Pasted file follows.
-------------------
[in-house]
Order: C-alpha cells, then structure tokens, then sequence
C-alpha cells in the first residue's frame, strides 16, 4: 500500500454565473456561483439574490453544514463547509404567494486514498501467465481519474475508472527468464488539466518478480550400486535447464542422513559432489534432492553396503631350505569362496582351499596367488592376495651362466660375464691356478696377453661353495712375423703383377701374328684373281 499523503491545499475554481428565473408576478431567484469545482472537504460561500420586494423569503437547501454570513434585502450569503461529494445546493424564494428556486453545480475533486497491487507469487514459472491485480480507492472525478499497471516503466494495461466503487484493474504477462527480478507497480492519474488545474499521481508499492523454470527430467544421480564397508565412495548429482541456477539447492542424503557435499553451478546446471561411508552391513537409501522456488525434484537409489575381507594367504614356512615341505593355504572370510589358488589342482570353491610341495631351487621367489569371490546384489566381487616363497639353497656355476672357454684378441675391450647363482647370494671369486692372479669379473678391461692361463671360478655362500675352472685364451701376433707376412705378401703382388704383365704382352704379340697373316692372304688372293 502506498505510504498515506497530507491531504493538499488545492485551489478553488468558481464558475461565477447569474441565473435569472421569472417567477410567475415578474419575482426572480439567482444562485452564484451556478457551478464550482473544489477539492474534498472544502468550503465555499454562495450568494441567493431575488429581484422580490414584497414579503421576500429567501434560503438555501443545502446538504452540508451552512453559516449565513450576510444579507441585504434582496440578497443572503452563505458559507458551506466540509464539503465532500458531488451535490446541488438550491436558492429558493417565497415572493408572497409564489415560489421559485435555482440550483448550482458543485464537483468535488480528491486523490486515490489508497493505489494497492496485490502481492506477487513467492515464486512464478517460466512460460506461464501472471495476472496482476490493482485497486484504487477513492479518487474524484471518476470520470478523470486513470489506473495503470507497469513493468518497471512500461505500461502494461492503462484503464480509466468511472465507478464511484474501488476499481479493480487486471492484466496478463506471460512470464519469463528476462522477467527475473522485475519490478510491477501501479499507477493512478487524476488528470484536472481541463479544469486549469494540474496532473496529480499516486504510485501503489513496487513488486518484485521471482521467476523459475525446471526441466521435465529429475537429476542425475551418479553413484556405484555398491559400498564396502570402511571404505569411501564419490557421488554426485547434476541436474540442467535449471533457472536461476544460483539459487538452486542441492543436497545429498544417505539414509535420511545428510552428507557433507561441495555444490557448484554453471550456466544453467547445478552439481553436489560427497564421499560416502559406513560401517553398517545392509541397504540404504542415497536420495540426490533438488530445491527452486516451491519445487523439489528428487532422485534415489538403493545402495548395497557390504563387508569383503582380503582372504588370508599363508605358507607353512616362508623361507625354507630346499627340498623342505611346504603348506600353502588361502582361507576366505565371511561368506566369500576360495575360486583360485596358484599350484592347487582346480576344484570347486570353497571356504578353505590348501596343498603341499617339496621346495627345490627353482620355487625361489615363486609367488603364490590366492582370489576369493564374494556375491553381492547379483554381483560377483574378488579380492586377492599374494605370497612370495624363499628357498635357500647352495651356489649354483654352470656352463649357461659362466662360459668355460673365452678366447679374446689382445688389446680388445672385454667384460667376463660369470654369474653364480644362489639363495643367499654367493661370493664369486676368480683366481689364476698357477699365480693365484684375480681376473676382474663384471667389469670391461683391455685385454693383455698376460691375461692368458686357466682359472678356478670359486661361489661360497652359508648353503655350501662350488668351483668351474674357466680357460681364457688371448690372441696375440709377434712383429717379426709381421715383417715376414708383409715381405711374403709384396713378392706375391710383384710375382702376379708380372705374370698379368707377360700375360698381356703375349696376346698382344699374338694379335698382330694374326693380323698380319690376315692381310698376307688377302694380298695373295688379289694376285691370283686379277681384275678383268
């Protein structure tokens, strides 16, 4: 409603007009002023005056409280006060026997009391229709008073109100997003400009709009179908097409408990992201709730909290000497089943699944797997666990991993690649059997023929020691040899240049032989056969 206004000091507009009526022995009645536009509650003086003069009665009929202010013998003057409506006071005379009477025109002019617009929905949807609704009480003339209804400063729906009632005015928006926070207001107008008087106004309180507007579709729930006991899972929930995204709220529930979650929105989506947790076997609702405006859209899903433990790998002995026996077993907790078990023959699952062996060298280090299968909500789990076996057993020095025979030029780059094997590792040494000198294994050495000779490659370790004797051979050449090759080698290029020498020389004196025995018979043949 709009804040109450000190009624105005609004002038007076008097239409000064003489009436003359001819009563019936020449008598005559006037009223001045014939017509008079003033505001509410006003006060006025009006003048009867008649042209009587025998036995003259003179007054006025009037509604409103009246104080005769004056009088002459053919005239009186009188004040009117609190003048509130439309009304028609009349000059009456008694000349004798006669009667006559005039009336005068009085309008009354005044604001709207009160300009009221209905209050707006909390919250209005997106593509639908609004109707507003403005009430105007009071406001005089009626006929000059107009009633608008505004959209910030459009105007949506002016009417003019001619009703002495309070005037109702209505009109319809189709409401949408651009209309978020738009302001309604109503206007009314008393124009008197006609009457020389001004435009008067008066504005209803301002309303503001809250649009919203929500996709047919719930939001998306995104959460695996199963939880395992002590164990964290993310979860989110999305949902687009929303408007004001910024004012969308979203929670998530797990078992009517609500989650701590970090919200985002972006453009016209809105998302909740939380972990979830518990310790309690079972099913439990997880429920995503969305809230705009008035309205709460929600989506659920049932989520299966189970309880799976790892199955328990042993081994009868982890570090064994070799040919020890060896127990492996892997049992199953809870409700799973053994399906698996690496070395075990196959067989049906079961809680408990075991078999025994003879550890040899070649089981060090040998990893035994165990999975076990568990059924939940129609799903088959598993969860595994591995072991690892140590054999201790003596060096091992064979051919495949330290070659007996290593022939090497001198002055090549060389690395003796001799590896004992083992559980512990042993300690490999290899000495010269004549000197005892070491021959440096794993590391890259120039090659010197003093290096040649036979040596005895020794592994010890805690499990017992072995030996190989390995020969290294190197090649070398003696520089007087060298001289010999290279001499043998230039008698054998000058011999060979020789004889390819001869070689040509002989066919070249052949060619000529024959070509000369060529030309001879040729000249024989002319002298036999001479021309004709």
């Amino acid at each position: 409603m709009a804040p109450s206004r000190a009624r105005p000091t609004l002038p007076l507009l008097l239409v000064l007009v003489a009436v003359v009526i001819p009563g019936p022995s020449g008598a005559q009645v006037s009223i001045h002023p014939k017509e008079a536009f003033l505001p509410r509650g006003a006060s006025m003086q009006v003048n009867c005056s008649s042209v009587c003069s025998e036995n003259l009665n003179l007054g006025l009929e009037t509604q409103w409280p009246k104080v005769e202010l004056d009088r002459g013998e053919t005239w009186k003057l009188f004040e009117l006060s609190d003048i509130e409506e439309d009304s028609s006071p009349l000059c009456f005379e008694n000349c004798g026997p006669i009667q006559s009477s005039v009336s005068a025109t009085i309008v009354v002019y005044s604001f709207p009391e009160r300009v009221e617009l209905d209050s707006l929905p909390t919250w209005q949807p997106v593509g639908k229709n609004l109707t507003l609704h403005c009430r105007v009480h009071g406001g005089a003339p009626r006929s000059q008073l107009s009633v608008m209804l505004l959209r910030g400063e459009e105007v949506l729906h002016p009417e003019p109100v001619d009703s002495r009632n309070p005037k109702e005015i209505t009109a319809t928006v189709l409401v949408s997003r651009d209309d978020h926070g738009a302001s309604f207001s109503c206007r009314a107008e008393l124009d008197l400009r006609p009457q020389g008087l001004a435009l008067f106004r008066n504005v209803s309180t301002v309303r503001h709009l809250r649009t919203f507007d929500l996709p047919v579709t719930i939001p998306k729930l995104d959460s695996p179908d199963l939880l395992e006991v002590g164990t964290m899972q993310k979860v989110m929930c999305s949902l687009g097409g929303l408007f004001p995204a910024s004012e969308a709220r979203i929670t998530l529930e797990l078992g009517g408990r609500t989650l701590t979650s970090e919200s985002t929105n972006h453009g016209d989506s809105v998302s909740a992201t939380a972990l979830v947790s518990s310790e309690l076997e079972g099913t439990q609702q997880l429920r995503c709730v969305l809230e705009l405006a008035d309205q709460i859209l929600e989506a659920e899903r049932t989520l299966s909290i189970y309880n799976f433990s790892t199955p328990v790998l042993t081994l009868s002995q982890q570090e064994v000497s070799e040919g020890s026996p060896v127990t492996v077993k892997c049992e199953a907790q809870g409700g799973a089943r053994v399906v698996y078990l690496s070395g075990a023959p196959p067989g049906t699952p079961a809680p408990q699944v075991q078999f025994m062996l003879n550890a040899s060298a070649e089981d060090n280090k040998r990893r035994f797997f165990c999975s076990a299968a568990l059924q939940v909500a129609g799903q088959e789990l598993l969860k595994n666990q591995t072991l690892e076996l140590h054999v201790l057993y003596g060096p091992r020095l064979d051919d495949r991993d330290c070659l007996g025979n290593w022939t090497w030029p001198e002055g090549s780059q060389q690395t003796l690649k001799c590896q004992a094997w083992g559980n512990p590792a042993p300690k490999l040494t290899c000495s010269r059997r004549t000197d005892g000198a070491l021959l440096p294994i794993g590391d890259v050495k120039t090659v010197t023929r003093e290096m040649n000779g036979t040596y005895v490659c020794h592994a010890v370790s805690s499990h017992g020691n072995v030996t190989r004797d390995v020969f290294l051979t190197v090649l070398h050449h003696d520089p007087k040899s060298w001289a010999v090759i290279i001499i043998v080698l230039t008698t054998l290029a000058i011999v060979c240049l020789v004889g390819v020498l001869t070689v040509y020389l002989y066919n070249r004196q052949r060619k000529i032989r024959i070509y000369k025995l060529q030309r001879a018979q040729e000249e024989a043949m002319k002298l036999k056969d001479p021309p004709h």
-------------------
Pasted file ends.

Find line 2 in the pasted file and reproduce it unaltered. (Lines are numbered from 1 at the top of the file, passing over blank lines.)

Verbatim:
Order: C-alpha cells, then structure tokens, then sequence